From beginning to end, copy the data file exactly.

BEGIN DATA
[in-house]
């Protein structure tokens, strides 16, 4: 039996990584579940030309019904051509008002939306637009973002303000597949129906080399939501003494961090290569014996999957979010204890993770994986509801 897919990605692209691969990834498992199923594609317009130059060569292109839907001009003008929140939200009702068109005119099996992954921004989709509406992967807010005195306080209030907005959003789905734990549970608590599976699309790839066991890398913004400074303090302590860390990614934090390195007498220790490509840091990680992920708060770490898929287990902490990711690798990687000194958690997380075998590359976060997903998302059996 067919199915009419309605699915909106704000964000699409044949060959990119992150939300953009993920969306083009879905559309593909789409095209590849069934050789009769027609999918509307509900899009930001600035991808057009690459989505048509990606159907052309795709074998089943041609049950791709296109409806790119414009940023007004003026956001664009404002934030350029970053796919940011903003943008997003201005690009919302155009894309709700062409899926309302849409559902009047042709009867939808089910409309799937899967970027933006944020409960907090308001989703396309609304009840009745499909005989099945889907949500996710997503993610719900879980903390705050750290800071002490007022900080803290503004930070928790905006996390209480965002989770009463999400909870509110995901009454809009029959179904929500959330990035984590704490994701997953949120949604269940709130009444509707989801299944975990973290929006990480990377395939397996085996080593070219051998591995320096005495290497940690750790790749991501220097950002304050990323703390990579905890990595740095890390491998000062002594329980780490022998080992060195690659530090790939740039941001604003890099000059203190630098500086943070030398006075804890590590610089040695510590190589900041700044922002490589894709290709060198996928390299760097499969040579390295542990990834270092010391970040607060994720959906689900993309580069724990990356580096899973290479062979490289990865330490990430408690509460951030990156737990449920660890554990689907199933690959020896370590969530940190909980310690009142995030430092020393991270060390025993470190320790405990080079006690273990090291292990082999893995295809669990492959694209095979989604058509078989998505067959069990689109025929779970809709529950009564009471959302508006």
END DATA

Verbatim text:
[in-house]
């Protein structure tokens, strides 16, 4: 039996990584579940030309019904051509008002939306637009973002303000597949129906080399939501003494961090290569014996999957979010204890993770994986509801 897919990605692209691969990834498992199923594609317009130059060569292109839907001009003008929140939200009702068109005119099996992954921004989709509406992967807010005195306080209030907005959003789905734990549970608590599976699309790839066991890398913004400074303090302590860390990614934090390195007498220790490509840091990680992920708060770490898929287990902490990711690798990687000194958690997380075998590359976060997903998302059996 067919199915009419309605699915909106704000964000699409044949060959990119992150939300953009993920969306083009879905559309593909789409095209590849069934050789009769027609999918509307509900899009930001600035991808057009690459989505048509990606159907052309795709074998089943041609049950791709296109409806790119414009940023007004003026956001664009404002934030350029970053796919940011903003943008997003201005690009919302155009894309709700062409899926309302849409559902009047042709009867939808089910409309799937899967970027933006944020409960907090308001989703396309609304009840009745499909005989099945889907949500996710997503993610719900879980903390705050750290800071002490007022900080803290503004930070928790905006996390209480965002989770009463999400909870509110995901009454809009029959179904929500959330990035984590704490994701997953949120949604269940709130009444509707989801299944975990973290929006990480990377395939397996085996080593070219051998591995320096005495290497940690750790790749991501220097950002304050990323703390990579905890990595740095890390491998000062002594329980780490022998080992060195690659530090790939740039941001604003890099000059203190630098500086943070030398006075804890590590610089040695510590190589900041700044922002490589894709290709060198996928390299760097499969040579390295542990990834270092010391970040607060994720959906689900993309580069724990990356580096899973290479062979490289990865330490990430408690509460951030990156737990449920660890554990689907199933690959020896370590969530940190909980310690009142995030430092020393991270060390025993470190320790405990080079006690273990090291292990082999893995295809669990492959694209095979989604058509078989998505067959069990689109025929779970809709529950009564009471959302508006």